Elijah, our conversation about love fell short. It missed the boat.
What boat? Were you playing in my bathtub?
No, it’s an expression. To miss the boat means our discussion fell short.
What’s wrong with that? I’m short. So are you, Grandpa!
Elijah talking with Grandpa about love.
No. Not that kind of short, Elijah. Lots of people are short. Again, it’s just an expression. It means it didn’t quite get where I should have taken the conversation.
Yeah, I love expressions. Let’s stick with expressions. I’m too little for adult conversation.
Well, that’s what I want to talk about. You’re still little, but your view of yourself and the world is being shaped every day by the adult world, and my answer to your question fell short.
Did you fall again, Grandpa? I heard a noise but I didn’t know you fell! You should be more careful on those stairs. Like Grandma says all the time, you should tie your shoelaces!
Okay. No, Grandpa didn’t fall. I mean we never got to the deeper meanings of love. I slipped by stopping short of introducing you to the deeper philosophical meanings of love. I left you with the impression that love is attraction. We never got to agápē. Our culture suffers from a very shallow concept of love.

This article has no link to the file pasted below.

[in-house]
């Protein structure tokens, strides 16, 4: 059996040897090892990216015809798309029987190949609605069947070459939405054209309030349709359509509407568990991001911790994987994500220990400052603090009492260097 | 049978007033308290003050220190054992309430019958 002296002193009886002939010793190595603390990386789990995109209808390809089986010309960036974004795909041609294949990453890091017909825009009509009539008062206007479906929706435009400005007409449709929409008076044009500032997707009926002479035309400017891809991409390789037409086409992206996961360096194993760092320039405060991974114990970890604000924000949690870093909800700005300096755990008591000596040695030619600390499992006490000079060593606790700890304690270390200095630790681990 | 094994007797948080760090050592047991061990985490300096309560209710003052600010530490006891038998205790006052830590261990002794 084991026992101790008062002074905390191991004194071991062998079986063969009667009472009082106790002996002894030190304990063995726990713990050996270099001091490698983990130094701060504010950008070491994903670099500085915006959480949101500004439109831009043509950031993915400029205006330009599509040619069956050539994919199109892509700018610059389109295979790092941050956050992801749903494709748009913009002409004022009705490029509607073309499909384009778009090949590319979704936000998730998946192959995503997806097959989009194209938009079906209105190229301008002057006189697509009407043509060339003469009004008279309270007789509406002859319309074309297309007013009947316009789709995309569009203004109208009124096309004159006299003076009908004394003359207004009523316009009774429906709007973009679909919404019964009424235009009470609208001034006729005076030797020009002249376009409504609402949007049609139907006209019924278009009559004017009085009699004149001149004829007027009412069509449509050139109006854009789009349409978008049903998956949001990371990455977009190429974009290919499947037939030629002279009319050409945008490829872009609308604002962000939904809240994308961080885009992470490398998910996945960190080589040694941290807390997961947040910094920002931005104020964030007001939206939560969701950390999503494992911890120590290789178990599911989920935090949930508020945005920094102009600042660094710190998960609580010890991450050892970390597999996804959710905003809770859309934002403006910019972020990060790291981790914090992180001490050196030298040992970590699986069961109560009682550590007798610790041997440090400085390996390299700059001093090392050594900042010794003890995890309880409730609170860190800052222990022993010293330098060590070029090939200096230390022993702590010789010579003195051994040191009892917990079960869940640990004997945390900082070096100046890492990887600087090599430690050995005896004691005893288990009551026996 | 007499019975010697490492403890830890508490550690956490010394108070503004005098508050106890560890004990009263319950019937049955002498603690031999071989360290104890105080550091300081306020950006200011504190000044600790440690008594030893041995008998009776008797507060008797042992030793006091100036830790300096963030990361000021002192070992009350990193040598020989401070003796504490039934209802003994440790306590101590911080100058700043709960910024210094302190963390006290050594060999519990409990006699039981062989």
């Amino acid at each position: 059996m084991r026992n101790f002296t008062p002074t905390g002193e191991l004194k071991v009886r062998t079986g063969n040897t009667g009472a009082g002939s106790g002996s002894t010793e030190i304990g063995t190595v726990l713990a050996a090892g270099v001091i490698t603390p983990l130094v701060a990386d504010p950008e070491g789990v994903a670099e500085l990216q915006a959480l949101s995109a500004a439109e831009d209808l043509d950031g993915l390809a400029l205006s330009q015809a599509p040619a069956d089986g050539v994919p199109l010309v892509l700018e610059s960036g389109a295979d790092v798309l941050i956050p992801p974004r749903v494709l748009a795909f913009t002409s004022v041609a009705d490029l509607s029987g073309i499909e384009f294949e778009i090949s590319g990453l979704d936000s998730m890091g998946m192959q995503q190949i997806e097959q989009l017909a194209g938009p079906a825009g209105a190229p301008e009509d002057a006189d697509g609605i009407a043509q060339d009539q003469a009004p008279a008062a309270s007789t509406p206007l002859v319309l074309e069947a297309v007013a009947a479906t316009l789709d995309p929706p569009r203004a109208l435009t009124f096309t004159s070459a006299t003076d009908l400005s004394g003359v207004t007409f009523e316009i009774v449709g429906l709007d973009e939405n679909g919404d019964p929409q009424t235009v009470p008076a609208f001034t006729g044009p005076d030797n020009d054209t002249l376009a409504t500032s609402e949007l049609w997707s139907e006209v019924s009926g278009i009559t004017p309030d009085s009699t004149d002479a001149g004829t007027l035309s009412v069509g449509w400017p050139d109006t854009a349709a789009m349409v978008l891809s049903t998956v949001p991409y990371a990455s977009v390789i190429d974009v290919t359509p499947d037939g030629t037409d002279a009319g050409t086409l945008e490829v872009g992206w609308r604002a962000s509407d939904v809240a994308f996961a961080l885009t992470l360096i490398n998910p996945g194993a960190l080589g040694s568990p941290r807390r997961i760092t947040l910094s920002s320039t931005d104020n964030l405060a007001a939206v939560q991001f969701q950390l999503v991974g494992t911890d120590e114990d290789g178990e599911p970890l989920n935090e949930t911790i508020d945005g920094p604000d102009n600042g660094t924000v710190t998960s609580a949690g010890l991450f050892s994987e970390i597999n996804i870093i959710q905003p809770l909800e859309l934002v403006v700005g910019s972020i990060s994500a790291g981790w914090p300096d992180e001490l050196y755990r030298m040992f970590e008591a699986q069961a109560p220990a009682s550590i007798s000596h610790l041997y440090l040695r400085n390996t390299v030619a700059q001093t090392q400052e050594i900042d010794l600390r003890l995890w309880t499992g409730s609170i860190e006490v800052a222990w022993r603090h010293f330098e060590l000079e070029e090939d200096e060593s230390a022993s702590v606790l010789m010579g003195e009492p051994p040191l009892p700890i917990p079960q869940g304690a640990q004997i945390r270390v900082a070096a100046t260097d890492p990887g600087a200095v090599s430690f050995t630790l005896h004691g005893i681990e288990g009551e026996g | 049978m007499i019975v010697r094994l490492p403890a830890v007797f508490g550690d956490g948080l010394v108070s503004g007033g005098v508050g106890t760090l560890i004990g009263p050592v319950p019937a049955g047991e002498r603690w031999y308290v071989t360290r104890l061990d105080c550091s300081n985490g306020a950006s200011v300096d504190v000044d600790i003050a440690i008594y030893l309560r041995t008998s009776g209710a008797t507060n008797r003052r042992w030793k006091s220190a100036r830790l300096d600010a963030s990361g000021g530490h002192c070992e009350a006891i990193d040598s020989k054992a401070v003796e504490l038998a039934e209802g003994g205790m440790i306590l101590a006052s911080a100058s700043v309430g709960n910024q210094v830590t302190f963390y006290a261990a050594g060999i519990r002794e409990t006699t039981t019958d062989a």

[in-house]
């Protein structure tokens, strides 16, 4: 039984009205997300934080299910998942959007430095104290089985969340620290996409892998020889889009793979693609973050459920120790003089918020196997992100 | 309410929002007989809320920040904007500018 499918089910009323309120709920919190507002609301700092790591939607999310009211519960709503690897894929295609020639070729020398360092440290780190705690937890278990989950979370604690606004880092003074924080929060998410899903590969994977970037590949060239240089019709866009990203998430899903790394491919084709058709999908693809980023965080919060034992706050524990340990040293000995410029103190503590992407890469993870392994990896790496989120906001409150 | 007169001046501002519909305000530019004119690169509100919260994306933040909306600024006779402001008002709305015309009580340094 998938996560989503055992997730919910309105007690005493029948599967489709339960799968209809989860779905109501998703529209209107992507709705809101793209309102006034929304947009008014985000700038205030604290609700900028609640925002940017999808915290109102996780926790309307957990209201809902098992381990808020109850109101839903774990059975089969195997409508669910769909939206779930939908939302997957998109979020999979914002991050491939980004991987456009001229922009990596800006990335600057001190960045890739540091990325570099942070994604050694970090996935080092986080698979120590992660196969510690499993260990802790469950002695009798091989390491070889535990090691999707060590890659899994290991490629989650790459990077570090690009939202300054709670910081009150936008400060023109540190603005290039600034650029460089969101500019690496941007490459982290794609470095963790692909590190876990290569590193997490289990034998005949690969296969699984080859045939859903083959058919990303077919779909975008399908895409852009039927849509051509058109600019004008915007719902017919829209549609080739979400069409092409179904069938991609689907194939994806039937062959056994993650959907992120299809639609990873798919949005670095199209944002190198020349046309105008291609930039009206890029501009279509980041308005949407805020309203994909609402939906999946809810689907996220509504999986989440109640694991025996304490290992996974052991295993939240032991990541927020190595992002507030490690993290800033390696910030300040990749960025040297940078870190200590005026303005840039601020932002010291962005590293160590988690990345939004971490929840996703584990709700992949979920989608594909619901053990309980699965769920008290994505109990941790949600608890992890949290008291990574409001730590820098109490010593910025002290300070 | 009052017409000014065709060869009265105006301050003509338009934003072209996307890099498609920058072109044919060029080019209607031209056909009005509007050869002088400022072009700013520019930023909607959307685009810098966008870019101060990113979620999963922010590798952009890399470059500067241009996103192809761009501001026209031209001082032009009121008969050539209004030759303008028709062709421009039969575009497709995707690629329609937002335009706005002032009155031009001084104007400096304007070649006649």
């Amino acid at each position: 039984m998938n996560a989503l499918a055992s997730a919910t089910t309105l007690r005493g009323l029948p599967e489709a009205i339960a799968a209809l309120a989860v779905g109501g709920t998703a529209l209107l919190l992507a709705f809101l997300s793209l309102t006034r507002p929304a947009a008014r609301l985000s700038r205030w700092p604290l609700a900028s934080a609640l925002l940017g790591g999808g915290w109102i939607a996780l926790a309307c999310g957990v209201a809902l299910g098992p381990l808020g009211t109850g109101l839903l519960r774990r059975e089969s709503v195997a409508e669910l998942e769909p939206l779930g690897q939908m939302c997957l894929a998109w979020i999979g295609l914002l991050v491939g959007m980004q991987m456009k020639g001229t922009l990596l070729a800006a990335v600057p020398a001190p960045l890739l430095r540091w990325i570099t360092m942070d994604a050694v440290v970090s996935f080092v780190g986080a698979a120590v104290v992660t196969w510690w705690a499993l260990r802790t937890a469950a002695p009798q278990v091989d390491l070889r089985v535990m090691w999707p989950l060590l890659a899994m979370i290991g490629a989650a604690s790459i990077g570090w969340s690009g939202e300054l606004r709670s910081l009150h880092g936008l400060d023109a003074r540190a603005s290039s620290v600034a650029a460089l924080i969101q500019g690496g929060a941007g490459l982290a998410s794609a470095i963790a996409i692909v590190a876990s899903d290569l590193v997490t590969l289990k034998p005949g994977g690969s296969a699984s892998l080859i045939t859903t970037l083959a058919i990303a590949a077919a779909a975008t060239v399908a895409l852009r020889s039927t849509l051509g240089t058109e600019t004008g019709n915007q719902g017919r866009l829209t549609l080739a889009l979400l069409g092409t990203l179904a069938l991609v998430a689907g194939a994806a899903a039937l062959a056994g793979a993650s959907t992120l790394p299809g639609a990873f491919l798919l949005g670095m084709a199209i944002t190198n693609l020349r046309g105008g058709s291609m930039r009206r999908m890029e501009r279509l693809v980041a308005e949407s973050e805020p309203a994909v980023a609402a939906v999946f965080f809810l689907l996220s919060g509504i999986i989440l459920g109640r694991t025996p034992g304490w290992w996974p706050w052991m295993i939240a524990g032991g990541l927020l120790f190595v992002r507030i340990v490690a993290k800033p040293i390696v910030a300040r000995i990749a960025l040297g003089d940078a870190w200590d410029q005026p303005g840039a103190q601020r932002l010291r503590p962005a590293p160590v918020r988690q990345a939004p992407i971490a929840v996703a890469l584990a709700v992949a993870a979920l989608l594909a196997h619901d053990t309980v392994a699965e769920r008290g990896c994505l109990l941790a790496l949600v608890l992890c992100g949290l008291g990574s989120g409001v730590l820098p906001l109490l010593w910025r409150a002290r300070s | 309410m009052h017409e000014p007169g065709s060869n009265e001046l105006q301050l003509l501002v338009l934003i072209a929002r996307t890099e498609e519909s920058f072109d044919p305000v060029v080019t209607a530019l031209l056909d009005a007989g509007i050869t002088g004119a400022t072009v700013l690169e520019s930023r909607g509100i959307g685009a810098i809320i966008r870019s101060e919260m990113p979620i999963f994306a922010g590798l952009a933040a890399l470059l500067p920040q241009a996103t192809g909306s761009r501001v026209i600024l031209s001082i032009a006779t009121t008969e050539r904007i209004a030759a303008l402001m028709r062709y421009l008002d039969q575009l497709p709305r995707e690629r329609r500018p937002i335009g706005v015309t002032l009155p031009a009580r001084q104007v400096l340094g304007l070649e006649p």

Oh, boy! Here we go! You’re going to get all philosophical and stuff. Just like Aunt Bonnie says, sometimes you talk over our heads! She hates philosophy. People don’t like that, Grandpa. Grandma says that’s why you retired from preaching. You were missing the boat of clear communication. Grandma was hoping you’d finally tied those shoelaces when you hung up your boots to retire. You didn’t. That’s why you’re still falling!
Aha! You just made my point, Elijah! That’s because Grandma loves me! She doesn’t just love me romantically. That kind of love is eros. She demonstrates agápē love, the highest form of love. It’s the form of love that is unconditional, like the love of God for us. It doesn’t depend on pleasant circumstances. It takes sacrifices to live with me. Big ones! I’m a lot to put up with, Elijah! Every day Grandma goes the second mile.
What’s a mile? If you go there twice, does it make you philosophical?
Yes, it does. Philosophy is wisdom, Elijah. It’s the love of wisdom. All forms of love are important. Philia is important. Eros is important. And agápē is important. They’re all part of who we are as the children of God, grandchildren and grandparents, cousins like you and Calvin, husbands and wives, and neighbors, but, like Jesus said in the Sermon on the Mount, agápē is the greatest of them all.
You have heard that it was said, ‘You shall love (agapēseis) your neighbor and hate your enemy.’ But I say to you, Love (agapāte) your enemies and pray for those who persecute you, so that you may be children of your Father who is in heaven; for God makes the sun rise on the evil and on the good, and sends rain on the just and on the unjust. For if you love those who love you, what reward have you?
— Matthew 5:43-46
Wow, Grandpa! That’s really hard. That doesn’t miss the boat! That’s really philosophical. So…Grandma already has her reward! I want to be like Grandma. Did Jesus get to retire from preaching, like you?
Sermon on the Mount — Carl Bloch [Public domain], via Wikimedia Commons
Grandpa Gordon, Chaska, MN, January 8, 2018.